The United States has upheld a moratorium on nuclear testing since 1992, but numerous voices have emerged in recent years to urge a resumption of nuclear tests. William Caplan argues the U.S. should not forfeit its nonproliferation credibility and risk starting a string of nuclear tests that threatens the nuclear order.
Some legislators have pushed to restrict the president from launching preemptive nuclear strikes without the authorization of Congress. While proponents of congressional authorization hope that it will reduce tensions, it will only serve to increase the risks of accidental or inadvertent escalation.
Like a zombie in a low-budget horror film, a bad idea that keeps coming back to life is the proposal to scale back the military housing allowance. In last year’s National Defense Authorization Act (NDAA), the Senate version of the bill included a provision that would have limited the housing allowance to only what service…
Before putting special operators in harm’s way, the makers of policy and strategy must give great thought to the factors that determine tactical and strategic outcomes. With the demand for special operations forces exceeding the supply, the new administration must determine where scarce special operations personnel can best be employed, and where other U.S. and allied capabilities can most profitably shoulder the burden.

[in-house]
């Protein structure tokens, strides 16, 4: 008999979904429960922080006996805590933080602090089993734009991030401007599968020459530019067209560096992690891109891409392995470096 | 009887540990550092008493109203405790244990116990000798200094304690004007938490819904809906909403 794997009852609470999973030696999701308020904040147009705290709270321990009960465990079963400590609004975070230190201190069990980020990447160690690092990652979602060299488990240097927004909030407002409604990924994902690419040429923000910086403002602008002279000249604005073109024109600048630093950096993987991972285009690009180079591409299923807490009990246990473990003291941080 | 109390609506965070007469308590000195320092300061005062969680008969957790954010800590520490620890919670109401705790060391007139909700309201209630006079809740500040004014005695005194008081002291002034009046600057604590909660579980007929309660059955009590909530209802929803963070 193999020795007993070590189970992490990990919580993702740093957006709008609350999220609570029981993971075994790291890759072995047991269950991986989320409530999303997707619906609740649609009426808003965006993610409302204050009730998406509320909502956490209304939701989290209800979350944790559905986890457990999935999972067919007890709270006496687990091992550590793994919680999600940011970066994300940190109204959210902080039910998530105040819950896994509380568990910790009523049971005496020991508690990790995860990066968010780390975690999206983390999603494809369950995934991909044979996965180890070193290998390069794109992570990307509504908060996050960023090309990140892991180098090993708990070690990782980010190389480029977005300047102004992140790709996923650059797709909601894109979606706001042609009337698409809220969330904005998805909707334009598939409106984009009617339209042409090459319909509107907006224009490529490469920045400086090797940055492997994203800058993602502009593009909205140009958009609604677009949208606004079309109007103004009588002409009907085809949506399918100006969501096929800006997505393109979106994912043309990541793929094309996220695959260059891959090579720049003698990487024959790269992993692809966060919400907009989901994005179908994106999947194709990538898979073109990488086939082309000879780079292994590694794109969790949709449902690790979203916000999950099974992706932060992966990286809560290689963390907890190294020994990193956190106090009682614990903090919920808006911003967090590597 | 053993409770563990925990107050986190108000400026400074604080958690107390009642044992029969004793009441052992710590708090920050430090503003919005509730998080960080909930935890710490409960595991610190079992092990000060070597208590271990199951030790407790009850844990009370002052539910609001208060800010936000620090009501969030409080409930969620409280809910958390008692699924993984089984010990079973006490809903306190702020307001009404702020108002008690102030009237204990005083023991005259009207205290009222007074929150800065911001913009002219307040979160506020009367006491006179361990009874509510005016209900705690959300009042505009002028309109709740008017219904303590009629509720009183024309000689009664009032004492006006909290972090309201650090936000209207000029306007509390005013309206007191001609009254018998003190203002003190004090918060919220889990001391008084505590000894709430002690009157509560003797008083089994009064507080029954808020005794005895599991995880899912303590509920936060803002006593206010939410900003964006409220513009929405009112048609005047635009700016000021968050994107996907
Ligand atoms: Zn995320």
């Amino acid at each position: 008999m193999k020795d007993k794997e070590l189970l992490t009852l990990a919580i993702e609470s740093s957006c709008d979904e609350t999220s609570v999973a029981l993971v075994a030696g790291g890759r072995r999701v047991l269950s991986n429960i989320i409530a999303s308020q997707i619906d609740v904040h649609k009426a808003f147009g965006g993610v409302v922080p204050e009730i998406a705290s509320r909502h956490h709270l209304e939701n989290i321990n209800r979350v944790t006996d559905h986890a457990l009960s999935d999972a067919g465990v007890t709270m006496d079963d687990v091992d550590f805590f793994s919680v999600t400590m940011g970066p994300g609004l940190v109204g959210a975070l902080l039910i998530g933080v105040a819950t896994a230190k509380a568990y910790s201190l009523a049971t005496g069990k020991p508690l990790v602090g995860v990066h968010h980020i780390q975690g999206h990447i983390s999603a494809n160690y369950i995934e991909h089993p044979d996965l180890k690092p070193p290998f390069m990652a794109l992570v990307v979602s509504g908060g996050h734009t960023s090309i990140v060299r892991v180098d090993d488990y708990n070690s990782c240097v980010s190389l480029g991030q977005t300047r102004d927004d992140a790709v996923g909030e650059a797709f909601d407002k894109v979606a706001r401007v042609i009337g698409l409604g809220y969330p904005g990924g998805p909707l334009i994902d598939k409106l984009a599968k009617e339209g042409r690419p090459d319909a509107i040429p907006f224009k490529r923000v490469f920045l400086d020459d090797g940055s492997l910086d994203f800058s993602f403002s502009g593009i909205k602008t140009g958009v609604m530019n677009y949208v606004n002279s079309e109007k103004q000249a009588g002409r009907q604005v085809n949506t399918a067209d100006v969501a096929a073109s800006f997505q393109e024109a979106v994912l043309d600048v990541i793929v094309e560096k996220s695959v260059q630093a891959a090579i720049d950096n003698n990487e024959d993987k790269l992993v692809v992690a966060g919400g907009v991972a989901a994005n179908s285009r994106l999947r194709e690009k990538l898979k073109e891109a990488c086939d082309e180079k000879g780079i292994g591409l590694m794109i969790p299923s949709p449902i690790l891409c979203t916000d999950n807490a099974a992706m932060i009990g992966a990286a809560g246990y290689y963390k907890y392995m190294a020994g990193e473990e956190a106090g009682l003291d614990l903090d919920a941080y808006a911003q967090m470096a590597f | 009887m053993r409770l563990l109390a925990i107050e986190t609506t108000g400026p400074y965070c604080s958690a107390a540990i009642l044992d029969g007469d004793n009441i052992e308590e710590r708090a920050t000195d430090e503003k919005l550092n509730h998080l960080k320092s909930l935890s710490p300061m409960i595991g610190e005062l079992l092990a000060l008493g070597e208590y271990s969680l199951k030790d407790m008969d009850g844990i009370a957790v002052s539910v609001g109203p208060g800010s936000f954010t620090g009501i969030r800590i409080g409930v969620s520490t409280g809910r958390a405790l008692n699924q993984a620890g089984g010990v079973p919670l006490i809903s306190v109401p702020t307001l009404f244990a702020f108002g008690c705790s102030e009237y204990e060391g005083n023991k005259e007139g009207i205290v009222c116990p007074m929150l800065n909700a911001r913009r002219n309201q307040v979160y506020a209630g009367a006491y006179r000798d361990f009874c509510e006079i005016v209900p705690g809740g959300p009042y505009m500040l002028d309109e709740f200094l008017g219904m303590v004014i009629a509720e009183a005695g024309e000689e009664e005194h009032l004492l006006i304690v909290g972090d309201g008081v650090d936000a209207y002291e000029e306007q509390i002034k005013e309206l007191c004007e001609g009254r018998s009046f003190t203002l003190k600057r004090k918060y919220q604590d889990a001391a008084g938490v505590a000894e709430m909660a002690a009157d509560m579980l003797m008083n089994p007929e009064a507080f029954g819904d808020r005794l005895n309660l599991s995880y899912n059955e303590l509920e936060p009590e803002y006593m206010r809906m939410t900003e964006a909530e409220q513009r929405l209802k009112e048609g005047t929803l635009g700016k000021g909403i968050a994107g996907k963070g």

One of the largest sources of waste in the defense budget is the massive number of excess bases DoD maintains in the United States. The military has requested permission from Congress to launch another round of base closures every year, projecting savings of roughly $2 billion per year. But every year, Congress denies those requests.
By the end of June, we should have an idea of what the FY 2018 National Defense Authorization Act (NDAA) will look like, and acquisition reform is sure to be on the agenda. Andrew Hunter explains why we should avoid the standard cynicism surrounding acquisition reform efforts and analyzes HASC Chairman Mac Thornberry’s latest bill.
The Defense Department has begun the formulation of a new defense strategy. Amidst the chatter surrounding the security strategy effort, Kathleen Hicks explains why significant change of Defense Department direction is unlikely to emerge from the forthcoming National Defense Strategy and recommends some tools to help manage the mismatch born of ambitious goals and inevitably limited resources.